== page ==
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Thread: show equation has one solution

  1. #1
    Dec 2008

    show equation has one solution

    here is a question our prof gave us:

    Show that the equation X + e^(X) - 5 = 0 has only one root in the interval [1,2].

    i graphed the equation and saw that it is between 1 and 2

    but i cant calculate it for sum reason. any ideas how? can u solve it using regular algebra? i dont thing wer allowed using calc but if thers no other way, i mite jus use calc if thers a way lol.

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  2. #2
    Super Member Gamma's Avatar
    Dec 2008
    Iowa City, IA


    Define $\displaystyle f(x)=x+e^x - 5$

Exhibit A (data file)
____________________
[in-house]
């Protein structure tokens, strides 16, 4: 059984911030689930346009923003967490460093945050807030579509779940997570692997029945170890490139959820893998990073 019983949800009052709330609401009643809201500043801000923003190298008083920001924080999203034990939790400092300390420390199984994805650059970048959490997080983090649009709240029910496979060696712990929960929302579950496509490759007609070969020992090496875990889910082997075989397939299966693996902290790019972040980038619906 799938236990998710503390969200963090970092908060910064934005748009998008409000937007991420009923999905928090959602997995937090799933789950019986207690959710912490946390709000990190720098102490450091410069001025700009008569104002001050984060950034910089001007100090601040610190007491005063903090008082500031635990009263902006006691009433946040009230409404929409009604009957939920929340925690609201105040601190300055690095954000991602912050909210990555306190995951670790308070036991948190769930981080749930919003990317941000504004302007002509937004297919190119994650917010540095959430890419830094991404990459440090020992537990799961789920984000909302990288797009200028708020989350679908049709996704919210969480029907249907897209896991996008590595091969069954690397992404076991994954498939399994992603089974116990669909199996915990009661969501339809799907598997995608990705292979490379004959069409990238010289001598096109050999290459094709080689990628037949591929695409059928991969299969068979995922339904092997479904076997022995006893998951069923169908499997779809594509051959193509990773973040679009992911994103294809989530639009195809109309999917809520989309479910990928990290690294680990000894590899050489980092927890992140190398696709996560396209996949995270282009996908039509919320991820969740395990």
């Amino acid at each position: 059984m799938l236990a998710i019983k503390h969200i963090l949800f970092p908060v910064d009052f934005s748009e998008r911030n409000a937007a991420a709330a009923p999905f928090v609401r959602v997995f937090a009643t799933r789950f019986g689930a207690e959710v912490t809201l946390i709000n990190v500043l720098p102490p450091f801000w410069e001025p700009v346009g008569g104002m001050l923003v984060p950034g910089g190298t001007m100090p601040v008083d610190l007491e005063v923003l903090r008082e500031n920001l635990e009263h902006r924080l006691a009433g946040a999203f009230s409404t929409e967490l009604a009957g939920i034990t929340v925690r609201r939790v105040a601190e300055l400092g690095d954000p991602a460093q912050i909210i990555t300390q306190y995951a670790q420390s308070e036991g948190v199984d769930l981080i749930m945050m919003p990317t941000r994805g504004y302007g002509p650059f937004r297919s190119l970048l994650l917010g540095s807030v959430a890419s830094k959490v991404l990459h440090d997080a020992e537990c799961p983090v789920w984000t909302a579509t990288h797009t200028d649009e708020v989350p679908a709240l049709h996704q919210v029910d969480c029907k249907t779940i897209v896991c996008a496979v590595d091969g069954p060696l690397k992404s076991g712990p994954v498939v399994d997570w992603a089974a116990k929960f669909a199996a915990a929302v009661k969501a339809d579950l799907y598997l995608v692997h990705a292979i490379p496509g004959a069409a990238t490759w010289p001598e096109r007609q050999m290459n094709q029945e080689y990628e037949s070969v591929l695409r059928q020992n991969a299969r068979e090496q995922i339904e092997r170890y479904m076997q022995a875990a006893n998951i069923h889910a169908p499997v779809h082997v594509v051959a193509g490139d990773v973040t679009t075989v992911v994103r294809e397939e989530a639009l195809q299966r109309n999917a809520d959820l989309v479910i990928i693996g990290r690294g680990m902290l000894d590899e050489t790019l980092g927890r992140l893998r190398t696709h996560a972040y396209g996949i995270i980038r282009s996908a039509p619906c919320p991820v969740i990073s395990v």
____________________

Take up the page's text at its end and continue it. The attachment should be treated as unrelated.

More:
Use the fact that this function is continuous over a connected space, so you have the intermediate value theorem. Check that $\displaystyle f(1)<0$ and $\displaystyle f(2)>0$ gives you that there exists some $\displaystyle x_o\in[1,2]$ for which $\displaystyle f(x_o)=0$. To show this point is unique, it suffices to show this function is strictly monotonic on this interval. How do you do this? I don't know if you have had calculus or not (if so, just take the derivative to see it is always positive: $\displaystyle f'(x)=1+e^x$is always positive), it is pretty clear this function is increasing everywhere by inspection since both $\displaystyle x$ and $\displaystyle e^x$ have this property and the sum of strictly monotonic functions must also be strictly monotonic. The -5 term at the end doesnt affect anything, why? by definition, for f to be strictly monotonic you need only show $\displaystyle x<y \Rightarrow f(x)<f(y)$ see what happens to the constant term?.
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